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Torn ACLs: 4 Things You Should Know

June 1, 2011

When it comes to sports injuries, an ACL tear can be one of the worst one injury you can get to your knee. But it really depends on the severity.

Here are four quick facts you should know about a torn ACL that can help you determine such questions as “How bad is the injury?” and “Do I need surgery?”

ACL Injuries Are Common

Watch a season of professional football and you will see at least one or two players go down with a torn ACL. Compound that for 32 teams and you can see that ACL tears happen all the time.

In fact, close to 200,000 people injure their ACL every year according to the American Academy of Orthopedic Surgeons. These people also include athletes who play basketball and soccer. In other words, people injure their ACL when they stop suddenly and make quick turns.

Fortunately, only half of those people will actually undergo reconstructive surgery to rebuild the ligament.

Regarding reconstructive surgery, it’s not actually true that you rebuild the ligament. The torn tendon is actually replaced with a piece of your patella tendon, hamstring tendon. In some cases a surgeon will use a graft from a cadaver called an allograft.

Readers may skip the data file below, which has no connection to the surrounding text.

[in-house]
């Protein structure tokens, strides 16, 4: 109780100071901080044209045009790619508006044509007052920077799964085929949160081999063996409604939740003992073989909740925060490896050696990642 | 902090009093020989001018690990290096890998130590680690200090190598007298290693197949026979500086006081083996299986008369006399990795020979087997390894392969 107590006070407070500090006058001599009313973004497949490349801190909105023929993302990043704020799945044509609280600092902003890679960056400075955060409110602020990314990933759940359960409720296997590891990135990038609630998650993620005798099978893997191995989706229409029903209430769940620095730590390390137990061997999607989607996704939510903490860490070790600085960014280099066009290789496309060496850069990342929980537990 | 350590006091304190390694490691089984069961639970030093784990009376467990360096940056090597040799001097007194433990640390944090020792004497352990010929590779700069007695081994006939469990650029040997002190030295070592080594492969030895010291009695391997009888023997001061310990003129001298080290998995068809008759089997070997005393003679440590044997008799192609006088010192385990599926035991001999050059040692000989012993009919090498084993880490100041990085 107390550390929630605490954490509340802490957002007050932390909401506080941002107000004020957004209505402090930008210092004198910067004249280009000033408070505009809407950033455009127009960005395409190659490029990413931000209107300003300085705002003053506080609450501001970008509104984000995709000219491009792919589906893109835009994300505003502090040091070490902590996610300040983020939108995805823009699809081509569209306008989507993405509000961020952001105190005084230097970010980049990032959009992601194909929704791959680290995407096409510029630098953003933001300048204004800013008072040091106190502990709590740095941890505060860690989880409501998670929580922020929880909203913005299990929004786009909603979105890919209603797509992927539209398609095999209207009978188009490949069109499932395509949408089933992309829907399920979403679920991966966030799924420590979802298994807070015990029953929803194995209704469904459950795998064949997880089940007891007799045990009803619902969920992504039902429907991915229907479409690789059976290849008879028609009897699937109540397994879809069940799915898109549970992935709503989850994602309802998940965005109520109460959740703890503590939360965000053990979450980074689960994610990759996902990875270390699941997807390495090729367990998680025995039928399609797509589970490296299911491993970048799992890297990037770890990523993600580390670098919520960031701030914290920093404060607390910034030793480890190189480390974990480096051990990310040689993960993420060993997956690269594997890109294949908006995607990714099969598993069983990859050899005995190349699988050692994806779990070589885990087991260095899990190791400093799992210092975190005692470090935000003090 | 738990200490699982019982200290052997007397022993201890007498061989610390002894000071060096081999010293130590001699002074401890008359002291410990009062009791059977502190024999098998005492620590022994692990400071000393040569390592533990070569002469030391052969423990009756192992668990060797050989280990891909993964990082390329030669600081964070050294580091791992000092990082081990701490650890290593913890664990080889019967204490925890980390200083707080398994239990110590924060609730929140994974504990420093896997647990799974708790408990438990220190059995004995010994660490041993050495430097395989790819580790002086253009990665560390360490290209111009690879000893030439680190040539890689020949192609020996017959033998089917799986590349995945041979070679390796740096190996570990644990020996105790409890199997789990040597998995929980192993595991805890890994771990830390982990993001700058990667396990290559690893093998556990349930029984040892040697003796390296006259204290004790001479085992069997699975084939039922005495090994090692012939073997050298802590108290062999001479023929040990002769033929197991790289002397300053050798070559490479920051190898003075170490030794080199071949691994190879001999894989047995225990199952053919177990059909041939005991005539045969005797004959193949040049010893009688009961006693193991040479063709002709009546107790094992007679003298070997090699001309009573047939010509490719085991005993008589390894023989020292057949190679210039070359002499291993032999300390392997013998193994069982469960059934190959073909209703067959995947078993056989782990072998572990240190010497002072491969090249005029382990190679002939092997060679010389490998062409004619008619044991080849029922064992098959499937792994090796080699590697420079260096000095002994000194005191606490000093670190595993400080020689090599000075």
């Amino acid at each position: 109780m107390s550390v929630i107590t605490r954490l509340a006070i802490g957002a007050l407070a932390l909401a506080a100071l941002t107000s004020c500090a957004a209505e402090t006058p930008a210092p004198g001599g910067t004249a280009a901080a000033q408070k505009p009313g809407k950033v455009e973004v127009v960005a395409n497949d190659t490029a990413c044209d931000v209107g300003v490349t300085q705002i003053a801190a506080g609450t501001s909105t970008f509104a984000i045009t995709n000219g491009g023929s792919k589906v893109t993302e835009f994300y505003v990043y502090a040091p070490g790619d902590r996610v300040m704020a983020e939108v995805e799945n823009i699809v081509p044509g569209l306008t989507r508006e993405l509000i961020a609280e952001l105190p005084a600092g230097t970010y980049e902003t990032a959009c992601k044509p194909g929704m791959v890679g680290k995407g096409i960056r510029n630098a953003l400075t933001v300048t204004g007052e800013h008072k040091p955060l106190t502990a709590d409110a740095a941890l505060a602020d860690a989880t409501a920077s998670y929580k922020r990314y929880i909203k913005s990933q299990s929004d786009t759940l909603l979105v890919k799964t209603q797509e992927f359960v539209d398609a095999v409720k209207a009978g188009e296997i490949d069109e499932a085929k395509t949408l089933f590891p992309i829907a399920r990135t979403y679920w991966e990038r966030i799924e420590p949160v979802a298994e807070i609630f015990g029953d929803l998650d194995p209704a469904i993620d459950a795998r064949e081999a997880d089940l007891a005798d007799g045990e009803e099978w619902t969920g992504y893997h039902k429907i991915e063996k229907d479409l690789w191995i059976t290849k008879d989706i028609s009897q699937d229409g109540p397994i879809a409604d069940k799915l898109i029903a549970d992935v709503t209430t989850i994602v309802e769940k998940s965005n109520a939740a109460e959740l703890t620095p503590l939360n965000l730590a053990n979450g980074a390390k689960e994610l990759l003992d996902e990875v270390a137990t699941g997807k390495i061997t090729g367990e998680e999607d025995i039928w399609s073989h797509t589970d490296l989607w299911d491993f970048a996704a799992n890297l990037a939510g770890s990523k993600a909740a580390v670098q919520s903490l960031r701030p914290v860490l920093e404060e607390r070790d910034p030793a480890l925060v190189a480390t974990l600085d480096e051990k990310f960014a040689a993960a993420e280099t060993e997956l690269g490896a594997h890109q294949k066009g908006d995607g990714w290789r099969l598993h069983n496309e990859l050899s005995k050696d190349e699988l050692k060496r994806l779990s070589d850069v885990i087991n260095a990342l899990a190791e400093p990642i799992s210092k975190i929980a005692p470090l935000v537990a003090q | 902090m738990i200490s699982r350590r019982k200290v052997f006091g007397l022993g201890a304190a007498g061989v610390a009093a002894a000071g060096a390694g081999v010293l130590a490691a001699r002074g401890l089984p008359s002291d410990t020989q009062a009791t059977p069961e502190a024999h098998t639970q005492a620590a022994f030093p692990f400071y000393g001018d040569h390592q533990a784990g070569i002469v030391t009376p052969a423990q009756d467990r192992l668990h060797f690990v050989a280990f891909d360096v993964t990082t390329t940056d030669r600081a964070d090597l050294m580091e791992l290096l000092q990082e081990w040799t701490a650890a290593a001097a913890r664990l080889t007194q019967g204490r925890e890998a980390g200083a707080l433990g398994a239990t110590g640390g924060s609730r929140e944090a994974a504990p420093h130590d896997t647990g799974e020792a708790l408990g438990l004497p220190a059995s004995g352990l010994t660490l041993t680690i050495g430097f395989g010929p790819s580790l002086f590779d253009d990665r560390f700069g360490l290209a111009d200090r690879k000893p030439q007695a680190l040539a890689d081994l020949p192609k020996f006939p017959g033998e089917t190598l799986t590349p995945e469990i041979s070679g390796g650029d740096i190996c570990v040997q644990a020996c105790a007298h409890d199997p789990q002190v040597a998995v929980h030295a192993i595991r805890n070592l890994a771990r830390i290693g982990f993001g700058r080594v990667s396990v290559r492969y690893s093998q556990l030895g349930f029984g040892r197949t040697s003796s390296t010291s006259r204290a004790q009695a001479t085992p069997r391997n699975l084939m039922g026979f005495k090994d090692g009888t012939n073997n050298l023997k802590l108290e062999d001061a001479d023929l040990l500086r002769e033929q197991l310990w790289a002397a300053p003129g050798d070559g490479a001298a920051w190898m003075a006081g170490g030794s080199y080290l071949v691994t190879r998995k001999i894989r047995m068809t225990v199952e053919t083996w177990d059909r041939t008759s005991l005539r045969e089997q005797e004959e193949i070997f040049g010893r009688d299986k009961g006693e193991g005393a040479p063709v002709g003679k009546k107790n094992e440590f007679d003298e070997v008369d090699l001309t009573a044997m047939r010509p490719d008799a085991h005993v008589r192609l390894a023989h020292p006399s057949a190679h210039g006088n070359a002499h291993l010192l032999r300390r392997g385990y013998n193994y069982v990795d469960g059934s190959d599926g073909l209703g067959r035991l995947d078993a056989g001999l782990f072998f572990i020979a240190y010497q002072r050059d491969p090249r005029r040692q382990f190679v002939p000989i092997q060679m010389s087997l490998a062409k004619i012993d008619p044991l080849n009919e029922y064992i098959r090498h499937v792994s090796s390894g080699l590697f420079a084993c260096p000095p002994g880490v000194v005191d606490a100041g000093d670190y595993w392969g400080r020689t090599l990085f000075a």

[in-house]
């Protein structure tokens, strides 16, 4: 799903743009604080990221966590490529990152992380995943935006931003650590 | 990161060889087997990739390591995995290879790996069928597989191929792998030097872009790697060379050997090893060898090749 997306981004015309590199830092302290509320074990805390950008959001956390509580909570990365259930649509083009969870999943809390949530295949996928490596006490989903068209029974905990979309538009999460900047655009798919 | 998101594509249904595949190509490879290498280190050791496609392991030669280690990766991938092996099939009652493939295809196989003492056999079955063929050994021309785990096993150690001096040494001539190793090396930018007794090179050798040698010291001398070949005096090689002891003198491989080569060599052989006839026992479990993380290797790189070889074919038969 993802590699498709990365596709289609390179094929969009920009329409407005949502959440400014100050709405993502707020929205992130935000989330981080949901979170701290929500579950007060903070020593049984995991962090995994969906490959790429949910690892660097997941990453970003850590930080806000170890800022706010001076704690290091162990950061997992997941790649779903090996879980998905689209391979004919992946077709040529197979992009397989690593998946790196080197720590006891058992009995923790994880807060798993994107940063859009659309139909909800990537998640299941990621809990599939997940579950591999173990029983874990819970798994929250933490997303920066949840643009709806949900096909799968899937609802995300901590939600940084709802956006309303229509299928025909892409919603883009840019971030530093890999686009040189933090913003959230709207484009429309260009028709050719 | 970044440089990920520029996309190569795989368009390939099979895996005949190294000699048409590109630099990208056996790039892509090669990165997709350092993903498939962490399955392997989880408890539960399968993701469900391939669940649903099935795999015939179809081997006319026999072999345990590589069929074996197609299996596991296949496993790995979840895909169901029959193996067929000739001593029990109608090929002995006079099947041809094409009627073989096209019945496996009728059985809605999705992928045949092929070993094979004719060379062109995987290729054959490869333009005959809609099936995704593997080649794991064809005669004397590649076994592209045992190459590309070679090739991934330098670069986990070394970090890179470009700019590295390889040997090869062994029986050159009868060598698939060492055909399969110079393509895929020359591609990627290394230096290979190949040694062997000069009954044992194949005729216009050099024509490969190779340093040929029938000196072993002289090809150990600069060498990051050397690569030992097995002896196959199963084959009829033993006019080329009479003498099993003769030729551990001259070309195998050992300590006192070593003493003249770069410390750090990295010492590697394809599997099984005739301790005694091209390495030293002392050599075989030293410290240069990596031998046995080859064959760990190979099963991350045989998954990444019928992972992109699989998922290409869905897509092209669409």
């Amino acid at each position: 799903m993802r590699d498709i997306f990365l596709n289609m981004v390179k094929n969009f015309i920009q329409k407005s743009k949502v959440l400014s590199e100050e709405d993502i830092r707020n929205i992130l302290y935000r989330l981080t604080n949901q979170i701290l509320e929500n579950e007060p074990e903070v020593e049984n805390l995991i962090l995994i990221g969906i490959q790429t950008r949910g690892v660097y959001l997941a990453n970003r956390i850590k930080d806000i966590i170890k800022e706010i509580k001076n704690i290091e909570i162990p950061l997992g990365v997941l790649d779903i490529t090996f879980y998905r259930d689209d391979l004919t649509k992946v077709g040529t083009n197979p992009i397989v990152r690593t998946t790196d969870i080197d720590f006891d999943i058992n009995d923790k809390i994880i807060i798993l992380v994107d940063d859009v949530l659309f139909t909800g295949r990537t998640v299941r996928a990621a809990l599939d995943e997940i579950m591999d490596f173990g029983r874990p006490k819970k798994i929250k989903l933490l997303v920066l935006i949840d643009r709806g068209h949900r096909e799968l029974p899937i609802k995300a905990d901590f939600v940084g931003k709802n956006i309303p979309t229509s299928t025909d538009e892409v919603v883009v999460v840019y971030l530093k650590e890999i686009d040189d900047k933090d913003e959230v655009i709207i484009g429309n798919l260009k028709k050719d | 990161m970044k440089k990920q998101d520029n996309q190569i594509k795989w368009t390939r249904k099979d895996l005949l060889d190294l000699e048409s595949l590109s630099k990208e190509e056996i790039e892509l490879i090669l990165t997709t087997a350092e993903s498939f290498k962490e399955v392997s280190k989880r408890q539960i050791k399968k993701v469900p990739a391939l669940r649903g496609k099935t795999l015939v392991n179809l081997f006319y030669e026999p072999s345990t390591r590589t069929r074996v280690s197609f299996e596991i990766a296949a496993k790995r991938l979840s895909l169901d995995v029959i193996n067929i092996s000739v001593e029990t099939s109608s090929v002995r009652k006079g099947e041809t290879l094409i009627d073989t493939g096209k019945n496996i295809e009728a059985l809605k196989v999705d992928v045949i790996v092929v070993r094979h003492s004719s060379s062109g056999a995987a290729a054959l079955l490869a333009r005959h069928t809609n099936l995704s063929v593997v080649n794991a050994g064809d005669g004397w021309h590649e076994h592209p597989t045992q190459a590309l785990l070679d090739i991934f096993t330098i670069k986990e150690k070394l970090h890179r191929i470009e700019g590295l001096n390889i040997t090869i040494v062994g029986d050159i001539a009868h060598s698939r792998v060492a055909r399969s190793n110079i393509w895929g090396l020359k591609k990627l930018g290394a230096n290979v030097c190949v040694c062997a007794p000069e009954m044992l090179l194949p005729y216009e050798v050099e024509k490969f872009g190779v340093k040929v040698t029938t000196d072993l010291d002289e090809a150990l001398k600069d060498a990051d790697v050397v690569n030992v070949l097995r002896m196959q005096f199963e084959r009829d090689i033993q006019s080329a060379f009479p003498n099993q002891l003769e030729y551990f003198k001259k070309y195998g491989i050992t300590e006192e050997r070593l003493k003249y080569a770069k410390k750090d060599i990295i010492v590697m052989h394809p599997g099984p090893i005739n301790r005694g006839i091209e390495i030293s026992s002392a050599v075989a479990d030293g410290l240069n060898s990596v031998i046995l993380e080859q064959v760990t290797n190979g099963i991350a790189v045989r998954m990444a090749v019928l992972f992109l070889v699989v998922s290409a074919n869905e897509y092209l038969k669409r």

Some surgeons believe the allograft is the superior procedure due to the pain and stiffness connected to a patella tendon procedure. However, the donor tendon is more prone to infection.

Woman Suffer ACL Injuries More Than Men

Doctor’s aren’t sure why, but women injure their ACLs far more frequently than men.

It could be differences in the anatomy of a woman’s leg, her strength and conditioning. Her hormones are even thought to play a role in ACL injuries.

Coaches and trainers should teach young female athletes to strengthen their legs, improving neuromuscular coordination. The exercises behind these techniques are thought to reduce the risk for injury. I know in our practice we’ve seen this to be true.

Torn ACL Will Pop

The primary job of your ACL is to stabilize your knee, keeping it from twisting or sliding behind your hamstring. When it’s torn, your knee wobbles and pops. Sometimes people near you can even hear the pop. If you feel like your knee wobbles and can hear a pop, see your doctor as soon as you can.

Is ACL Reconstructive Surgery for You?

Because you’ve torn your ACL doesn’t mean you are crippled. In fact, many people with torn ACLs can function normally. It really just depends upon the severity of your injury.

This means you might be able to avoid reconstructive surgery, especially if your job and life do not require a functional ACL and you don’t have a unstable knee.

But ignoring the pain and symptoms of a torn ACL can also lead to life-long issues, like premature arthritis. Talk to your doctor about your options.

 

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